A new form of light was discovered by Prof Paul Eastham of Trinity Dublin’s School of Physics and Prof John Donegan of Science Fondation CRANN. The discovery could have major implications in fibre-optic communications. A study of light’s angular momentum shows that it can be a fraction instead of a multiple.
Their findings were published in the online journal Science Advances.
Donegan said that his research focuses on the study of light at nanometre scale.
“A beam of light is characterised by its colour or wavelength and a less familiar quantity known as angular momentum. Angular momentum measures how much something is rotating.
“For a beam of light, although travelling in a straight line, it can also be rotating around its own axis. So, when light from the mirror hits your eye in the morning, every photon twists your eye a little, one way or another.
“Our discovery will have real impacts for the study of light waves in areas such as secure optical communications.”
In order to make this discovery, the team involved used an effect discovered in the same institution almost 200 years ago.
In the 1830s, mathematician William Rowan Hamilton and physicist Humphrey Lloyd found that, upon passing through certain crystals, a ray of light became a hollow cylinder.
The team used this phenomenon to generate beams of light with a screw-like structure.
Analysing these beams within the theory of quantum mechanics they predicted that the angular momentum of the photon would be half-integer, and devised an experiment to test their prediction.
Using a specially-constructed device, they were able to measure the flow of angular momentum in a beam of light. They were also able, for the first time, to measure the variations in this flow caused by quantum effects.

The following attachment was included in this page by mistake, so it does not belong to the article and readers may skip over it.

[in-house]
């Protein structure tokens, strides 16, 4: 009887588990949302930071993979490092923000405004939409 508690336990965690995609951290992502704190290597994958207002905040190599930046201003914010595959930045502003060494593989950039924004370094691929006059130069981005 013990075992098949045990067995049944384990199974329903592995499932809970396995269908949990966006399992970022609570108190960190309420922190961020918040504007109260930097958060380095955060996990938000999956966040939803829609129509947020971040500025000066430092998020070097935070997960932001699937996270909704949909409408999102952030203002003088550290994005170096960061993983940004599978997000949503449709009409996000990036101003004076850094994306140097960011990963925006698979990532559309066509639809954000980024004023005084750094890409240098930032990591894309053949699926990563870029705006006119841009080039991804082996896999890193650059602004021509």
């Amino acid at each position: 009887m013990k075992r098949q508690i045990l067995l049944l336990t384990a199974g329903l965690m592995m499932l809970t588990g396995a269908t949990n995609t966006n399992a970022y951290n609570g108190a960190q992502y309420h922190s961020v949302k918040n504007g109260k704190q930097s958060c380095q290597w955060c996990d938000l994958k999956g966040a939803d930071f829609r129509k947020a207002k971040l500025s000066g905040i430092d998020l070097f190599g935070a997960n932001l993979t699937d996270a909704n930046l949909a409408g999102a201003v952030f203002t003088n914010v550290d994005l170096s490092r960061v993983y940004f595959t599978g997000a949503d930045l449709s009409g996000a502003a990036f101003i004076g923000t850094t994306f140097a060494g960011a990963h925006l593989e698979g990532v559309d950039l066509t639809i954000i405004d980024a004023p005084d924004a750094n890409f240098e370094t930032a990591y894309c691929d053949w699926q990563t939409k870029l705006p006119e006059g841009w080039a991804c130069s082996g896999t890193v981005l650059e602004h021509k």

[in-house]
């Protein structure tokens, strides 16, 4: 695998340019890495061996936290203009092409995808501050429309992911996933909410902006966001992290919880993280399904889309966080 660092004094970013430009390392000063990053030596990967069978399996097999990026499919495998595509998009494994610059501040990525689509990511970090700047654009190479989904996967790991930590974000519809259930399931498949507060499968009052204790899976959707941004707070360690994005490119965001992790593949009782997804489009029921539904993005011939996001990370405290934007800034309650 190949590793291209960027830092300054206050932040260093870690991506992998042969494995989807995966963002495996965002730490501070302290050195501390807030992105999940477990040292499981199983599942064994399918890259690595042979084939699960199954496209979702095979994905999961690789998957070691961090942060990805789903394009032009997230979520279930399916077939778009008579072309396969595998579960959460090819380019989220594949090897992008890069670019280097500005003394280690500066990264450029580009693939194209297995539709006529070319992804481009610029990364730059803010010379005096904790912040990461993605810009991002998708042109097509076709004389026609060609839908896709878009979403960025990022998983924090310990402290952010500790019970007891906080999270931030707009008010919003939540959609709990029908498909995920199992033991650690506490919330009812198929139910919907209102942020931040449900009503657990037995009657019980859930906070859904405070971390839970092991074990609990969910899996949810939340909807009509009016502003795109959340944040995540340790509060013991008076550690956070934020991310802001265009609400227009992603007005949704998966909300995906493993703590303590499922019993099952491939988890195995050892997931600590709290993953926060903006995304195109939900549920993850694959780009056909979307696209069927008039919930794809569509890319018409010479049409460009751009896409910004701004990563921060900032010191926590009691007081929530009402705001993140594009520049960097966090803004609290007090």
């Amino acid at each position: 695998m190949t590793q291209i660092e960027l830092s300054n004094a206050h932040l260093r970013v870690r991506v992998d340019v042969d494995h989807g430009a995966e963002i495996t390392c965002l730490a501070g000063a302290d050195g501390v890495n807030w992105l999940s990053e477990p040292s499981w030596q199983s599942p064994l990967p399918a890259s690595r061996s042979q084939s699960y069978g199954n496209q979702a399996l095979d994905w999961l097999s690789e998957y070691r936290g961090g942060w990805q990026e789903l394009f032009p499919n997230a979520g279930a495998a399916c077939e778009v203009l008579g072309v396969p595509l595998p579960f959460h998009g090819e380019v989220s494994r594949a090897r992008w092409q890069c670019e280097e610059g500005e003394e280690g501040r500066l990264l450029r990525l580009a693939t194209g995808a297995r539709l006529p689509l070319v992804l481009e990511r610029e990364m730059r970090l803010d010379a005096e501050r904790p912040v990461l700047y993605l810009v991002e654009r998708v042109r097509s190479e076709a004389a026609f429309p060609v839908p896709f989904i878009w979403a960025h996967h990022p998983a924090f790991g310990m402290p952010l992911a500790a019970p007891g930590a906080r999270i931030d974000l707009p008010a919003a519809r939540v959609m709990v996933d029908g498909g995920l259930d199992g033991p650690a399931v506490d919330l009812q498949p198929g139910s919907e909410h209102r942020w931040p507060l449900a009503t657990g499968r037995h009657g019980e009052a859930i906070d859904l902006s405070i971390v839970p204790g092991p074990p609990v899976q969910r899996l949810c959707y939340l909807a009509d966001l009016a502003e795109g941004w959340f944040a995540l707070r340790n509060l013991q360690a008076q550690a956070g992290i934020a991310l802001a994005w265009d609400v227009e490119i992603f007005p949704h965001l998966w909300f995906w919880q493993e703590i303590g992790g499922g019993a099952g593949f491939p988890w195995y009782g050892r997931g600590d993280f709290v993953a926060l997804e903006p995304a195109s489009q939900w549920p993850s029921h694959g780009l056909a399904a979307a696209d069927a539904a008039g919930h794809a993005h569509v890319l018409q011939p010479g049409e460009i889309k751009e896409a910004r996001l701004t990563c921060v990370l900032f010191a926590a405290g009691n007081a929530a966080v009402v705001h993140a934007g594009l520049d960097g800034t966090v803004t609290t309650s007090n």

The experiments revealed a tiny shift, one-half of Planck’s constant, in the angular momentum of each photon.
“We’re interested in finding out how we can change the way light behaves, and how that could be useful,” explained Eastham.
“What I think is so exciting about this result is that even this fundamental property of light, that physicists have always thought was fixed, can be changed.”
Theoretical physicists since the 1980s have speculated how quantum mechanics works for particles that are free to move in only two of the three dimensions of space.
They discovered that this would enable strange new possibilities, including particles whose quantum numbers were fractions of those expected. This work shows, for the first time, that these speculations can be realised with light.
“The topic of light has always been one of interest to physicists, while also being documented as one of the areas of physics that is best understood,” said Prof Stefano Sanvito, director of CRANN.
“This discovery is a breakthrough for the world of physics and science alike. I am delighted to once again see CRANN and physics in TCD producing fundamental scientific research that challenges our understanding of light.”